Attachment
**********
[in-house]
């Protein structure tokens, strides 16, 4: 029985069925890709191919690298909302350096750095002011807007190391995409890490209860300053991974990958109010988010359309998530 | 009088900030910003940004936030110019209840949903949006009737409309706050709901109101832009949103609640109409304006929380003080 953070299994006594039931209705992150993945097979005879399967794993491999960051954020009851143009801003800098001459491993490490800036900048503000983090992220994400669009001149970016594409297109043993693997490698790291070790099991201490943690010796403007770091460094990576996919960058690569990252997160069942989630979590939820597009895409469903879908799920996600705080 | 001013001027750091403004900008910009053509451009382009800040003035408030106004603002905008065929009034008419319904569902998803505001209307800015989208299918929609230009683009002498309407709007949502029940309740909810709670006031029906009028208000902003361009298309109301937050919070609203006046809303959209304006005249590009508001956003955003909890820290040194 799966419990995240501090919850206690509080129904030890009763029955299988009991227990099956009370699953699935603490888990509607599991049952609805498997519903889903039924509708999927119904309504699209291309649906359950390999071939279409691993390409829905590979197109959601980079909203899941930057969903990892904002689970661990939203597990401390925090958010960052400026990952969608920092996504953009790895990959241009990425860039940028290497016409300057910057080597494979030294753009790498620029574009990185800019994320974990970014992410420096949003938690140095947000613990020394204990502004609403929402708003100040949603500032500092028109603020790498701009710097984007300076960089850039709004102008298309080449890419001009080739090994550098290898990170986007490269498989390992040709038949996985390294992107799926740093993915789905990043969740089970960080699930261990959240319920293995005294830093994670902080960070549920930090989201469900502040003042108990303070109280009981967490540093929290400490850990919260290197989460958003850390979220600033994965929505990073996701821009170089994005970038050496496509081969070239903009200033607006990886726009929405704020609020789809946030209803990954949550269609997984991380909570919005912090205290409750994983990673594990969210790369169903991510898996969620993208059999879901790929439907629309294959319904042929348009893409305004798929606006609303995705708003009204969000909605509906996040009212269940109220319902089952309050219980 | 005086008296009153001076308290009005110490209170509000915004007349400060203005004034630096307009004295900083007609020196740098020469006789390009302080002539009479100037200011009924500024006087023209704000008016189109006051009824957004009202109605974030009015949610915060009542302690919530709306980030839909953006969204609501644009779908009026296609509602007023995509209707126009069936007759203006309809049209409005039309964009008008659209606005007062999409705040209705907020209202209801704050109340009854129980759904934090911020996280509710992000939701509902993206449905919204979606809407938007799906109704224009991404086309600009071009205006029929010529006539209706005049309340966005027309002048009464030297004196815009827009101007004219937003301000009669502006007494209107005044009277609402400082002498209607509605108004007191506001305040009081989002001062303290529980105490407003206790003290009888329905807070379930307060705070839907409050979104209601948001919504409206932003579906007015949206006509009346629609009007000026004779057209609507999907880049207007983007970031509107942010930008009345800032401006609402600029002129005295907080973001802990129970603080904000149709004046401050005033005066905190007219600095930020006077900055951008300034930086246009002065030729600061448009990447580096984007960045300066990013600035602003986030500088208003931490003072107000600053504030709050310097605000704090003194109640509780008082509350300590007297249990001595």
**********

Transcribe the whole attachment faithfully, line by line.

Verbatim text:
[in-house]
């Protein structure tokens, strides 16, 4: 029985069925890709191919690298909302350096750095002011807007190391995409890490209860300053991974990958109010988010359309998530 | 009088900030910003940004936030110019209840949903949006009737409309706050709901109101832009949103609640109409304006929380003080 953070299994006594039931209705992150993945097979005879399967794993491999960051954020009851143009801003800098001459491993490490800036900048503000983090992220994400669009001149970016594409297109043993693997490698790291070790099991201490943690010796403007770091460094990576996919960058690569990252997160069942989630979590939820597009895409469903879908799920996600705080 | 001013001027750091403004900008910009053509451009382009800040003035408030106004603002905008065929009034008419319904569902998803505001209307800015989208299918929609230009683009002498309407709007949502029940309740909810709670006031029906009028208000902003361009298309109301937050919070609203006046809303959209304006005249590009508001956003955003909890820290040194 799966419990995240501090919850206690509080129904030890009763029955299988009991227990099956009370699953699935603490888990509607599991049952609805498997519903889903039924509708999927119904309504699209291309649906359950390999071939279409691993390409829905590979197109959601980079909203899941930057969903990892904002689970661990939203597990401390925090958010960052400026990952969608920092996504953009790895990959241009990425860039940028290497016409300057910057080597494979030294753009790498620029574009990185800019994320974990970014992410420096949003938690140095947000613990020394204990502004609403929402708003100040949603500032500092028109603020790498701009710097984007300076960089850039709004102008298309080449890419001009080739090994550098290898990170986007490269498989390992040709038949996985390294992107799926740093993915789905990043969740089970960080699930261990959240319920293995005294830093994670902080960070549920930090989201469900502040003042108990303070109280009981967490540093929290400490850990919260290197989460958003850390979220600033994965929505990073996701821009170089994005970038050496496509081969070239903009200033607006990886726009929405704020609020789809946030209803990954949550269609997984991380909570919005912090205290409750994983990673594990969210790369169903991510898996969620993208059999879901790929439907629309294959319904042929348009893409305004798929606006609303995705708003009204969000909605509906996040009212269940109220319902089952309050219980 | 005086008296009153001076308290009005110490209170509000915004007349400060203005004034630096307009004295900083007609020196740098020469006789390009302080002539009479100037200011009924500024006087023209704000008016189109006051009824957004009202109605974030009015949610915060009542302690919530709306980030839909953006969204609501644009779908009026296609509602007023995509209707126009069936007759203006309809049209409005039309964009008008659209606005007062999409705040209705907020209202209801704050109340009854129980759904934090911020996280509710992000939701509902993206449905919204979606809407938007799906109704224009991404086309600009071009205006029929010529006539209706005049309340966005027309002048009464030297004196815009827009101007004219937003301000009669502006007494209107005044009277609402400082002498209607509605108004007191506001305040009081989002001062303290529980105490407003206790003290009888329905807070379930307060705070839907409050979104209601948001919504409206932003579906007015949206006509009346629609009007000026004779057209609507999907880049207007983007970031509107942010930008009345800032401006609402600029002129005295907080973001802990129970603080904000149709004046401050005033005066905190007219600095930020006077900055951008300034930086246009002065030729600061448009990447580096984007960045300066990013600035602003986030500088208003931490003072107000600053504030709050310097605000704090003194109640509780008082509350300590007297249990001595």